Connecticut’s deer herd is in good shape, with most management zones reporting stable to slightly increasing deer numbers. Last winter only helped, with very mild temperatures and little snow. Does came into the spring in very good condition for fawning, despite a poor acorn crop last fall.

Deer Management Zones 1 and 2, in the northwest corner of the state, are the only zones reporting a slight decrease in deer populations. Statewide, the deer harvest has been stable at approximately 12,000 deer annually, for all weapons and all hunts.

At least, that’s the view from the state’s Bureau of Natural Resources/Wildlife Division. A number of people in Connecticut think the herd’s not in such good shape–and needs to be reduced considerably.

Recently, three state groups released a report which argued that the Connecticut deer herd is out of control and more aggressive deer management policies are needed, and fast. Commissioned by the Fairfield County Municipal Deer Management Alliance, the Connecticut Coalition to End Lyme Disease, and the Connecticut Audubon Society, the report concluded that an over-population of deer was costing towns in Fairfield County alone more than $170 million from health care costs associated with Lyme Disease, car repairs, and damage to homeowners’ plants and landscaping.

Further, the report estimated that the towns of of Danbury, Fairfield, Greenwich, Newtown, Stamford, and Trumbull spend at least $10 million annually to fix deer damage.

All three groups favor suburban deer hunting as one of the prime management options. Not that this is a new idea. The problem is that nearly every time suburban archery hunts have been proposed in Connecticut, a small but extremely vocal animal rights contingent comes out in force.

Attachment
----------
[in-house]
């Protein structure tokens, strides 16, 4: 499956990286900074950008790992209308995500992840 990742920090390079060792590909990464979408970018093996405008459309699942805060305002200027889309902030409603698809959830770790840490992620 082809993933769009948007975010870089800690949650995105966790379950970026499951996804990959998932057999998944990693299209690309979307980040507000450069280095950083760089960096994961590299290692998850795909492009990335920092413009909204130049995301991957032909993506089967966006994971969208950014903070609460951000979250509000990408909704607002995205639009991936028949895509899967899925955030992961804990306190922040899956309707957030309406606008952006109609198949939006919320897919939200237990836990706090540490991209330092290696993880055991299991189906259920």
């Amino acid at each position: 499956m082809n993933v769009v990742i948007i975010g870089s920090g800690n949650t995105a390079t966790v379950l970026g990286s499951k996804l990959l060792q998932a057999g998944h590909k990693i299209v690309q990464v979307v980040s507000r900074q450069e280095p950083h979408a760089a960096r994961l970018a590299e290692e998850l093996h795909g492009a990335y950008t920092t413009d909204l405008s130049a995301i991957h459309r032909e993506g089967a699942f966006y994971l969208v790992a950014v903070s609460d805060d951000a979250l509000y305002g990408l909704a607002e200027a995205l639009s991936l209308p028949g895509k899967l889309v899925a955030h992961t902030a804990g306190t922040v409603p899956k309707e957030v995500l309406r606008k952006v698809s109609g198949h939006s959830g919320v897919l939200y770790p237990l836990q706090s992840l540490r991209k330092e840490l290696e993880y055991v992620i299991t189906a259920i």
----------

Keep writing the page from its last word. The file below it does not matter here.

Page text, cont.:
But suburban hunting can and does work here. Case in point, the Greenwich Sportsman and Landowners Alliance, which since 1991 has been certifying and placing deer bowhunters in and around Greenwich, Connecticut. Much of the venison taken via this program is donated to local food banks.

In addition, the town of Redding recently launched a website to match up landowners with deer hunters.
The Northeastern Regional Report**
_A very mild winter (which followed a generally mild winter in 2010-2011) and average-or-better amounts of spring and summer rain this year have the Northeast region looking good this fall. States like Vermont and Maine are expecting improved harvests, as the easy winters have allowed deer herds to rebound. Except for a small pocket of chronic wasting disease (CWD) in Hampshire County, West Virginia, and a limited outbreak of Epizootic Hemorrhagic Disease (EHD) in west-central New Jersey, deer here have no real health issues.

While there are still many good-size deer in the Northeast, trophy antler production has eased away from here and moved into the Midwest region. The Boone and Crockett Club’s “Trophy Whitetail Production, 2005 to 2010,” for example, doesn’t list a single Northeastern state in the top 10. Pennsylvania, at number 20 (with 26 entries), is the highest-ranked state from this region.

That said, Northern states still grow big-bodied deer. “During the 2011 season, we had 124 bucks registered that, on the hoof, would have tipped the scales at more than 250 pounds,” says Vermont deer biologist Adam Murkowski._
Top Trophy Zones****
NY: Monroe, Wayne, and Suffolk counties. Comprising the eastern two-thirds of Long Island, Suffolk County produces approximately half the state’s Pope and Young records–including a 2006 buck that netted 196 2⁄8 non-typical.
NJ: Hunterdon, Monmouth, and Salem counties.
PA: Alleghany, Chester, Washington, and Beaver counties.
WV: McDowell and Wyoming counties.